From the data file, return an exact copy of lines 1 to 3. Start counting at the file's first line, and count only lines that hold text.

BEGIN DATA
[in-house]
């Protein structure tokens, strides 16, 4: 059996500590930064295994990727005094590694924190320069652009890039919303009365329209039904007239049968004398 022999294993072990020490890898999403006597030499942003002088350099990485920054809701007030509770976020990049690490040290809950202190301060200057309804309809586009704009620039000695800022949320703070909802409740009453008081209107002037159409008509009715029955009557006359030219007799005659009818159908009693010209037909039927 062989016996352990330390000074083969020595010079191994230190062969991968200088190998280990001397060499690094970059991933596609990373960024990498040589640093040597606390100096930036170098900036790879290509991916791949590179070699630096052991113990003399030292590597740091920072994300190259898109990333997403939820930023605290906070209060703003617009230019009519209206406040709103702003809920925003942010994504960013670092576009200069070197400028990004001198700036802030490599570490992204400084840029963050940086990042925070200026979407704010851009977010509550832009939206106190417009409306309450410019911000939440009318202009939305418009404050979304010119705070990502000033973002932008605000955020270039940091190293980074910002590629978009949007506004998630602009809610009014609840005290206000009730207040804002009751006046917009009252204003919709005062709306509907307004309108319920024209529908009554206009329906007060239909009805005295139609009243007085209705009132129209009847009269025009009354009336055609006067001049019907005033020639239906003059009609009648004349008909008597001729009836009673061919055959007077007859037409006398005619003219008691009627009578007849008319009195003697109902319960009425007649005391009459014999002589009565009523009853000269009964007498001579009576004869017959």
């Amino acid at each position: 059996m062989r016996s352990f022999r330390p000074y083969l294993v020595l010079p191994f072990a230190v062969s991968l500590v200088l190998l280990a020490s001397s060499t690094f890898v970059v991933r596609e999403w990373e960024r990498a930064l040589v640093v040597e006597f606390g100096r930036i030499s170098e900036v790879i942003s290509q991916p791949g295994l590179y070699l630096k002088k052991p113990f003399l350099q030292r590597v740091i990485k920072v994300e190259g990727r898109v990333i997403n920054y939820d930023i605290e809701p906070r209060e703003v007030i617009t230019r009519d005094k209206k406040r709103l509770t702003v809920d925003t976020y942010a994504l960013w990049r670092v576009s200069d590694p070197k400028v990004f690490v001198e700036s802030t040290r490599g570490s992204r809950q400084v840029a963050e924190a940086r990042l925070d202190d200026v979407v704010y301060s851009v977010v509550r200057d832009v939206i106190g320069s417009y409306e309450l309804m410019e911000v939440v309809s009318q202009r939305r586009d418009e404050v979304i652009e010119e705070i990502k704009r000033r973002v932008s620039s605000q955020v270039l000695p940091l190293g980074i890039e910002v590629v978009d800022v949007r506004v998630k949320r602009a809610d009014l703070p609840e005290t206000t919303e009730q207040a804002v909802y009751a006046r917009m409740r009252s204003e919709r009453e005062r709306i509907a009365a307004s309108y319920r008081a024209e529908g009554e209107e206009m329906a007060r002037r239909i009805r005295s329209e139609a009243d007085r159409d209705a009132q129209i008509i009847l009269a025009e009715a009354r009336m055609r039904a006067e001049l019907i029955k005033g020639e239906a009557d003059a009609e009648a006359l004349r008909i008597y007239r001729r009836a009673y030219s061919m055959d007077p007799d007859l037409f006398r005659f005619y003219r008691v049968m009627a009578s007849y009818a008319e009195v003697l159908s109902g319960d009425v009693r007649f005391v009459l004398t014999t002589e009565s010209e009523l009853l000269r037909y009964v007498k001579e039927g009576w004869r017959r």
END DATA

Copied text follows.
[in-house]
């Protein structure tokens, strides 16, 4: 059996500590930064295994990727005094590694924190320069652009890039919303009365329209039904007239049968004398 022999294993072990020490890898999403006597030499942003002088350099990485920054809701007030509770976020990049690490040290809950202190301060200057309804309809586009704009620039000695800022949320703070909802409740009453008081209107002037159409008509009715029955009557006359030219007799005659009818159908009693010209037909039927 062989016996352990330390000074083969020595010079191994230190062969991968200088190998280990001397060499690094970059991933596609990373960024990498040589640093040597606390100096930036170098900036790879290509991916791949590179070699630096052991113990003399030292590597740091920072994300190259898109990333997403939820930023605290906070209060703003617009230019009519209206406040709103702003809920925003942010994504960013670092576009200069070197400028990004001198700036802030490599570490992204400084840029963050940086990042925070200026979407704010851009977010509550832009939206106190417009409306309450410019911000939440009318202009939305418009404050979304010119705070990502000033973002932008605000955020270039940091190293980074910002590629978009949007506004998630602009809610009014609840005290206000009730207040804002009751006046917009009252204003919709005062709306509907307004309108319920024209529908009554206009329906007060239909009805005295139609009243007085209705009132129209009847009269025009009354009336055609006067001049019907005033020639239906003059009609009648004349008909008597001729009836009673061919055959007077007859037409006398005619003219008691009627009578007849008319009195003697109902319960009425007649005391009459014999002589009565009523009853000269009964007498001579009576004869017959």
């Amino acid at each position: 059996m062989r016996s352990f022999r330390p000074y083969l294993v020595l010079p191994f072990a230190v062969s991968l500590v200088l190998l280990a020490s001397s060499t690094f890898v970059v991933r596609e999403w990373e960024r990498a930064l040589v640093v040597e006597f606390g100096r930036i030499s170098e900036v790879i942003s290509q991916p791949g295994l590179y070699l630096k002088k052991p113990f003399l350099q030292r590597v740091i990485k920072v994300e190259g990727r898109v990333i997403n920054y939820d930023i605290e809701p906070r209060e703003v007030i617009t230019r009519d005094k209206k406040r709103l509770t702003v809920d925003t976020y942010a994504l960013w990049r670092v576009s200069d590694p070197k400028v990004f690490v001198e700036s802030t040290r490599g570490s992204r809950q400084v840029a963050e924190a940086r990042l925070d202190d200026v979407v704010y301060s851009v977010v509550r200057d832009v939206i106190g320069s417009y409306e309450l309804m410019e911000v939440v309809s009318q202009r939305r586009d418009e404050v979304i652009e010119e705070i990502k704009r000033r973002v932008s620039s605000q955020v270039l000695p940091l190293g980074i890039e910002v590629v978009d800022v949007r506004v998630k949320r602009a809610d009014l703070p609840e005290t206000t919303e009730q207040a804002v909802y009751a006046r917009m409740r009252s204003e919709r009453e005062r709306i509907a009365a307004s309108y319920r008081a024209e529908g009554e209107e206009m329906a007060r002037r239909i009805r005295s329209e139609a009243d007085r159409d209705a009132q129209i008509i009847l009269a025009e009715a009354r009336m055609r039904a006067e001049l019907i029955k005033g020639e239906a009557d003059a009609e009648a006359l004349r008909i008597y007239r001729r009836a009673y030219s061919m055959d007077p007799d007859l037409f006398r005659f005619y003219r008691v049968m009627a009578s007849y009818a008319e009195v003697l159908s109902g319960d009425v009693r007649f005391v009459l004398t014999t002589e009565s010209e009523l009853l000269r037909y009964v007498k001579e039927g009576w004869r017959r």